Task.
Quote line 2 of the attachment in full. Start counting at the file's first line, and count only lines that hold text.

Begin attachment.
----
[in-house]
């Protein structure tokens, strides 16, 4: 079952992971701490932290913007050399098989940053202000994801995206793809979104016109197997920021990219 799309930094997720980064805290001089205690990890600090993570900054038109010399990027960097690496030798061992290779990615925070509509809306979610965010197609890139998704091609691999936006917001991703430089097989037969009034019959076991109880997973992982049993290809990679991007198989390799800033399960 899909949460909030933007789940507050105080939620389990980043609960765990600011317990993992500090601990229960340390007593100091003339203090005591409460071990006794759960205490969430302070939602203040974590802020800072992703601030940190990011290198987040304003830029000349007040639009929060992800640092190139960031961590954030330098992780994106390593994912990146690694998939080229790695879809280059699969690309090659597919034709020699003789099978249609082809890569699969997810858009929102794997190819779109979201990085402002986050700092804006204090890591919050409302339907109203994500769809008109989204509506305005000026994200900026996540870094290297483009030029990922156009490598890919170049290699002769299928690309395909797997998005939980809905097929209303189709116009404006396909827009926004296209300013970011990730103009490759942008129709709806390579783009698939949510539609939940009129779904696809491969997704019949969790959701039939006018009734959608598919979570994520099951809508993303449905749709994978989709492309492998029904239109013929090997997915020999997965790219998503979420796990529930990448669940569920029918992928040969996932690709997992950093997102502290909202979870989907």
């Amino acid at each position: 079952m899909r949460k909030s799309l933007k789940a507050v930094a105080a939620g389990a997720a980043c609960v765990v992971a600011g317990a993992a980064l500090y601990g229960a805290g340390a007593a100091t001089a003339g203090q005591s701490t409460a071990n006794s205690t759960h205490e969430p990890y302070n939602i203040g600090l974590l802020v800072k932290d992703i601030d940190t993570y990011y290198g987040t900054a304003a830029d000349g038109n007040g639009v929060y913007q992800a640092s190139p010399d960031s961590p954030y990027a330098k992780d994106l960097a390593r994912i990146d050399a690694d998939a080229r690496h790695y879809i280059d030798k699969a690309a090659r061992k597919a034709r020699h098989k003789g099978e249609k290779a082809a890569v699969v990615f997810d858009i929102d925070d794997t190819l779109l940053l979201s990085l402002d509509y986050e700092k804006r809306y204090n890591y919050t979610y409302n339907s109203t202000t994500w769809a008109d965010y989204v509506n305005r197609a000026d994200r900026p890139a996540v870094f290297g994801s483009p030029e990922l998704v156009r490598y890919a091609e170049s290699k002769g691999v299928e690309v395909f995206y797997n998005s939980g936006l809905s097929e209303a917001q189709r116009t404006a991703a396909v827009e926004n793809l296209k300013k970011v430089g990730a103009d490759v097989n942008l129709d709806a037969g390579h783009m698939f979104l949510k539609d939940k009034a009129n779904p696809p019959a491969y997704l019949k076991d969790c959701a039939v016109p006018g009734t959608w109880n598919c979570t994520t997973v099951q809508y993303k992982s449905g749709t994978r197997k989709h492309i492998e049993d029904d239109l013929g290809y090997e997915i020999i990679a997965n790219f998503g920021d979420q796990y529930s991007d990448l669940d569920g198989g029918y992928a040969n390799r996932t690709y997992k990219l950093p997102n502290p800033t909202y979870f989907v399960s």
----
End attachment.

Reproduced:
């Protein structure tokens, strides 16, 4: 079952992971701490932290913007050399098989940053202000994801995206793809979104016109197997920021990219 799309930094997720980064805290001089205690990890600090993570900054038109010399990027960097690496030798061992290779990615925070509509809306979610965010197609890139998704091609691999936006917001991703430089097989037969009034019959076991109880997973992982049993290809990679991007198989390799800033399960 899909949460909030933007789940507050105080939620389990980043609960765990600011317990993992500090601990229960340390007593100091003339203090005591409460071990006794759960205490969430302070939602203040974590802020800072992703601030940190990011290198987040304003830029000349007040639009929060992800640092190139960031961590954030330098992780994106390593994912990146690694998939080229790695879809280059699969690309090659597919034709020699003789099978249609082809890569699969997810858009929102794997190819779109979201990085402002986050700092804006204090890591919050409302339907109203994500769809008109989204509506305005000026994200900026996540870094290297483009030029990922156009490598890919170049290699002769299928690309395909797997998005939980809905097929209303189709116009404006396909827009926004296209300013970011990730103009490759942008129709709806390579783009698939949510539609939940009129779904696809491969997704019949969790959701039939006018009734959608598919979570994520099951809508993303449905749709994978989709492309492998029904239109013929090997997915020999997965790219998503979420796990529930990448669940569920029918992928040969996932690709997992950093997102502290909202979870989907």